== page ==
Ministry Projects

Project Number: 179049

Politics of Social Memory and National Identity: Regional and European Context

Project duration: 2011– 2014.

Funding: The Republic of Serbia. Ministry of Education, Science and Technological Development
Project Number: 179049
Project Manager: dr Aleksandar Fatić

This project involves multidisciplinary research into memorizing the past –the choice of events that become objects of public attention, evaluative meanings they reflect, the public interest in selecting precisely these events rather than some others and, finally, ongoing and competing politics of social memory decisive for constructing present-day national identity. In addition to multiple ideological, cultural and political legacies, we would also tackle ways of transmitting knowledge, values and images over time in material and cultural production, focusing not just on the standard – written and temporal – mode of memory transmission but also on spatial, digital, visual and acoustic signifiers of memorizing the cultural past, on how it is stored and activated. Through mutual influences of the various politics of memory and identity we will examine the values on which shared identity is built, and identify the strategies, forms and symbols most appropriate for representing national identity in regional and European contexts. Given that the politics of social memory shapes the symbolic and discursive logic of national identity, and that if successfully constructed it contributes to its affirmation, the main subject of this project is theoretical and historical reinterpretation of political and social ideas, knowledge and images relevant for contemporary collective memory, and their contextual and functional reassessment in light of current and future needs of the community.

Key words: social memory, national identity, representation, institutionalization, politics of history.

1. Project Outline

Social memory is a committed view of the past and an effort to render it (politically) meaningful from the perspective of the present. Since the very first definitions of the concept, owed to the French sociologist Maurice Halbwachs, collective memory has been conceived as a social fact based on a selection of remembrances, and a cognitive skill necessary for establishing social cohesion. It is often argued that the stability of a community depends on the contribution of social memory to collective harmony. The chief task of social memory then becomes to tie the community together from within and to generate overarching values and shared perceptions. The values established by instantiating social memory – through education, state holidays, legal acts, symbols, and similar indicators of a common past – are important for the identity of individuals and the state alike. This interdependence is further illustrated by the idea that the identity of a society may best be gauged from the repertoire of social memory, and especially from what it teaches its children through history textbooks. Apart from this function of social cohesion, if successfully constructed social memory also helps individuals and the state understand the complexity of the world and find their way within it.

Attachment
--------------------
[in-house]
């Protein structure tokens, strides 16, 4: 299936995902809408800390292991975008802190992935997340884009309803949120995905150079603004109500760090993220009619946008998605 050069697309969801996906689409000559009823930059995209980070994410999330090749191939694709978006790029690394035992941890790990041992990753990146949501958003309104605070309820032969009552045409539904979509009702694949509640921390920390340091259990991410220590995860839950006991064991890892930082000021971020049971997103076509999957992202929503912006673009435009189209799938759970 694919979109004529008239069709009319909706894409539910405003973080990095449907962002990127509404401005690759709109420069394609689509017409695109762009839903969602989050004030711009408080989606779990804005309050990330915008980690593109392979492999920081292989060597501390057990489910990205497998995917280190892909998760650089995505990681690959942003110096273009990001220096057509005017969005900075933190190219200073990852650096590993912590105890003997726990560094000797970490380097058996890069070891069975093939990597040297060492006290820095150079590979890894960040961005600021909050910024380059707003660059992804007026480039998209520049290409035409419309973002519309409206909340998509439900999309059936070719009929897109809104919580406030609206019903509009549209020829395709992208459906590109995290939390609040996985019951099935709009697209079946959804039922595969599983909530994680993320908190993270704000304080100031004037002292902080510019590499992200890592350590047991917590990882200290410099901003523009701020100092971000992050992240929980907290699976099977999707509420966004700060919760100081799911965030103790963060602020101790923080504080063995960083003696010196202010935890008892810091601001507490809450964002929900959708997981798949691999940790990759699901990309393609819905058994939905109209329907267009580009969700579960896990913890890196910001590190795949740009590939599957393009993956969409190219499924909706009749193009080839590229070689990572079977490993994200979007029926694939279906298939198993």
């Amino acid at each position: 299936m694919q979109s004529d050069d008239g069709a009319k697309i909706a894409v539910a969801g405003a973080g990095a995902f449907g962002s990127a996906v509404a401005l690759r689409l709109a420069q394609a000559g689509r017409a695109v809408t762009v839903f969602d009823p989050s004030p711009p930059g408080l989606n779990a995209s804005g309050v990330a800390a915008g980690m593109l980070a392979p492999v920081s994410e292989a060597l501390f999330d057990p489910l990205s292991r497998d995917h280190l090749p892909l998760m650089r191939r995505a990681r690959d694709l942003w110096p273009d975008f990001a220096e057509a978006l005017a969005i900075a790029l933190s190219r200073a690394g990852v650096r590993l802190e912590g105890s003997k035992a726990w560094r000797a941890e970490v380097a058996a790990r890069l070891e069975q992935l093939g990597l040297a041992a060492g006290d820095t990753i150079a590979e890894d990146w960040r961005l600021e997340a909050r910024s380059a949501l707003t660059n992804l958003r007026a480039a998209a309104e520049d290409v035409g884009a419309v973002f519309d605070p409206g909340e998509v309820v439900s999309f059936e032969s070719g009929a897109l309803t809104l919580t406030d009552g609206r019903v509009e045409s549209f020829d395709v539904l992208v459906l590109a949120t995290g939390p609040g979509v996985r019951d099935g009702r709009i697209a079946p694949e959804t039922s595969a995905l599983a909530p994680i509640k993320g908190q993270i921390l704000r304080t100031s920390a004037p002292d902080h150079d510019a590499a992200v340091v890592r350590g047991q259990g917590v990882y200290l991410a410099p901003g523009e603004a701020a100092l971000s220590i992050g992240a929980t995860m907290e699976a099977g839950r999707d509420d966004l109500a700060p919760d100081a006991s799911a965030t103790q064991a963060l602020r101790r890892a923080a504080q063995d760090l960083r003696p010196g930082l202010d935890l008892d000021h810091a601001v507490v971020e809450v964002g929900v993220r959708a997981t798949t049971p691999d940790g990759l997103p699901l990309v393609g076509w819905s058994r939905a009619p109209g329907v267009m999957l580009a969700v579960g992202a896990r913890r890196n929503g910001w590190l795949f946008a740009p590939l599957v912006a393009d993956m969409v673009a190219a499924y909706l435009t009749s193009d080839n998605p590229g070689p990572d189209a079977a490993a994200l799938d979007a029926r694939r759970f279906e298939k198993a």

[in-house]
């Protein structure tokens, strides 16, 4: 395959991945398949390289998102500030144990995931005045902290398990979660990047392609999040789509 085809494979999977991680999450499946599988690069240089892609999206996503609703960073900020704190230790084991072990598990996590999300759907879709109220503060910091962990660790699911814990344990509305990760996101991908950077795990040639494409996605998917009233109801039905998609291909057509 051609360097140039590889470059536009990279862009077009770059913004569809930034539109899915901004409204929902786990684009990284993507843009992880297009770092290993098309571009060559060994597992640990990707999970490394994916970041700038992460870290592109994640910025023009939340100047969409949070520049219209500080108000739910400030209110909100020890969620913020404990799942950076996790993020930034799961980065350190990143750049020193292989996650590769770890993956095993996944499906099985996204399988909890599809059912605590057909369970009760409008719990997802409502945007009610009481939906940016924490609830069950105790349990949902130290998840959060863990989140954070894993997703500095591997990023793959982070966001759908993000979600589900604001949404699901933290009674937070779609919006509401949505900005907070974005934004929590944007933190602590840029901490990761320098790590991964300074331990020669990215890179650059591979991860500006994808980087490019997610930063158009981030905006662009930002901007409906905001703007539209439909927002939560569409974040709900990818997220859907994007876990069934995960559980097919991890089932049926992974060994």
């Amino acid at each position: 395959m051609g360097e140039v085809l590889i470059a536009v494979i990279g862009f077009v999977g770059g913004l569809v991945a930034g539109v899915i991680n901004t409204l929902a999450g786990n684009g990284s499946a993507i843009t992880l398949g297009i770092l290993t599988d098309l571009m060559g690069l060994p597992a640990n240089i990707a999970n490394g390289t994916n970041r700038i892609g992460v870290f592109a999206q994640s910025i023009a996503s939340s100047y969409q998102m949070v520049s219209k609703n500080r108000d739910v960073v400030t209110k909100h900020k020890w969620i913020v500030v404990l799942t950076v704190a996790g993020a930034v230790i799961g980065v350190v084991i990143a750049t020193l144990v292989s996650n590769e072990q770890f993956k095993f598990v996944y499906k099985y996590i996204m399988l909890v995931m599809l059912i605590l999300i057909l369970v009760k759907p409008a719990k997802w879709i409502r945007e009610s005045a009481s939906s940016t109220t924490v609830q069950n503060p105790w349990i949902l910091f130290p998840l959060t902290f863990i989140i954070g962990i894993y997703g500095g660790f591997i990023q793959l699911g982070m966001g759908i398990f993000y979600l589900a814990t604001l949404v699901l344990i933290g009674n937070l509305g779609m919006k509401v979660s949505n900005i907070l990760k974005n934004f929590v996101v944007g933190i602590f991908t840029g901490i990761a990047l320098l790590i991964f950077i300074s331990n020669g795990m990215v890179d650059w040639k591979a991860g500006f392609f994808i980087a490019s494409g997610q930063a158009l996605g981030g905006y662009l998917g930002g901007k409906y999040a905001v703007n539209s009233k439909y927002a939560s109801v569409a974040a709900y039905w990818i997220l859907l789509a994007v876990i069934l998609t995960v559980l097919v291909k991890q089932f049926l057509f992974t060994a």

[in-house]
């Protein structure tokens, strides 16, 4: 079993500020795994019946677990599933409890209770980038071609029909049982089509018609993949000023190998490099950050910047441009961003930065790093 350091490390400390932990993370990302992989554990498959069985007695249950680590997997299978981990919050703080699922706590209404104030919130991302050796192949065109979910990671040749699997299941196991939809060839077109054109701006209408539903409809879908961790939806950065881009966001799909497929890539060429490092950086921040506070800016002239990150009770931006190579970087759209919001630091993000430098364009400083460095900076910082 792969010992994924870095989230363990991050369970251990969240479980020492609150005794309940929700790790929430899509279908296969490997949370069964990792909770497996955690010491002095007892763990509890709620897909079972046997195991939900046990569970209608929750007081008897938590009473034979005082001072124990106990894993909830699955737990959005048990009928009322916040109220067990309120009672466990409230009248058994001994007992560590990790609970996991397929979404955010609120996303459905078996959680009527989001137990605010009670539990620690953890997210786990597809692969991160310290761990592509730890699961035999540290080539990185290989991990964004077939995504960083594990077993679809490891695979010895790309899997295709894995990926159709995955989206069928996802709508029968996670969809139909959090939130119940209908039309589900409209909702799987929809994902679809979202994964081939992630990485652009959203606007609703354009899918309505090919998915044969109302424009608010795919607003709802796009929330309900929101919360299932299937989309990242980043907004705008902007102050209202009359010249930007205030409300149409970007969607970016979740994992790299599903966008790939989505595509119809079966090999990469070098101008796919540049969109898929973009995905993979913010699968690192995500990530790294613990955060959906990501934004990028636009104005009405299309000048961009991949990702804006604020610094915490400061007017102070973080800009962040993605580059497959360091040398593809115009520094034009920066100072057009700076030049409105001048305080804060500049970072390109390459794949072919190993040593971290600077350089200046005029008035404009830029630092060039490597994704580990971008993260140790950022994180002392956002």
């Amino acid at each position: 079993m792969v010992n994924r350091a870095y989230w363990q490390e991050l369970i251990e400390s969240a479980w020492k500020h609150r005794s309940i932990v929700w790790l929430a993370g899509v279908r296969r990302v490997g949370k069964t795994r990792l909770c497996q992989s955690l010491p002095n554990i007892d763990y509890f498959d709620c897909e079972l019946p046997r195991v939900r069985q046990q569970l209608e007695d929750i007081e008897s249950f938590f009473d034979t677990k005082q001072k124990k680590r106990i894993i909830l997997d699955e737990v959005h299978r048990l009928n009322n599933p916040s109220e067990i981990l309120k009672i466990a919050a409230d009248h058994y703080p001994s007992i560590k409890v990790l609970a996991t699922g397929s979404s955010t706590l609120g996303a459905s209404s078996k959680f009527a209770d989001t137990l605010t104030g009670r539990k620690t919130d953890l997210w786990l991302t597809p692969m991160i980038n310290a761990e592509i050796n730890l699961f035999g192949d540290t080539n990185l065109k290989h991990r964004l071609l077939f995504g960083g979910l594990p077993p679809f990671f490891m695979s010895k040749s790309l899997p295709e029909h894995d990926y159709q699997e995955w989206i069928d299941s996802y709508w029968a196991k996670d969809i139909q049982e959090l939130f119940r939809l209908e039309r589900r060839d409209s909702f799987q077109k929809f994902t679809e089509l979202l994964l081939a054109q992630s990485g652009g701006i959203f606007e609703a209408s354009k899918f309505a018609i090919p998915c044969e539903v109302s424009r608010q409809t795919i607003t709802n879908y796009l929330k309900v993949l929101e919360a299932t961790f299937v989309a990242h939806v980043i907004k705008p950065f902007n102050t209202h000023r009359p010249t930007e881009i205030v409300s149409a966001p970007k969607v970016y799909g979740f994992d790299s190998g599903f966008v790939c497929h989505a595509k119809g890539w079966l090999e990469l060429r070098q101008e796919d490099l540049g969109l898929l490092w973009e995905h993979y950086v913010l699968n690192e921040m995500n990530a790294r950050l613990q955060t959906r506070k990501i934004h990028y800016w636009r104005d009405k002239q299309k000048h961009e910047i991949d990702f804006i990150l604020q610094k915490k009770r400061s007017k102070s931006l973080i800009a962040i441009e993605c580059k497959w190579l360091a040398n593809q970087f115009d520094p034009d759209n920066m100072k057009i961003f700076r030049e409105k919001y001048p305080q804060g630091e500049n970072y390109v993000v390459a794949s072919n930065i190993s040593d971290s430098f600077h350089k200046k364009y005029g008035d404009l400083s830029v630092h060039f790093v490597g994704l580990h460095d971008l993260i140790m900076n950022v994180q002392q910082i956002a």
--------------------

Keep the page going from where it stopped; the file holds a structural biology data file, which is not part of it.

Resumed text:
Although recollections of the past are numerous and often contradictory, for social memory only those remembrances are relevant that the state singles out, proclaiming its meanings and lessons valuable and unambiguous. Hence, when discussing memory in the context of the nation-state, we are actually talking about its public memory work pursued through articulating and streamlining the images of the past, because they serve to validate the extant social order. All these processes, rife with future interests, also entail active forgetting; this is a never-ending task and a developmental construction in which the state must invest all the time. In a way, social memory is to the state what individual memory is to the person. There is an unmistakable connection between national identity and collective memory of a society; what is more, in the dominant theoretical reception they are seen as two mutually conditioned fields of cultural mobilization. National identity and social memory are both under continuous construction – they concern designing a common future and interpreting a common past, or in other words, establishing fundamental values, goals and interests of the community. Collective memory thus defined becomes the best indicator of the ways a society understands itself, and this comes to be reflected in the modes of its political and symbolic representation. It is intriguing therefore to examine the choice of events that become objects of public attention, evaluative meanings these events reflect, the public interest in selecting precisely these events rather than some others and, finally, the various ongoing and competing politics of social memory decisive for constructing national identity in the present. This complex relation opens up the important and still unresolved issue of “branding” the Serbian nation, its symbolic self-presentation and how to improve the prevalent negative image of Serbia.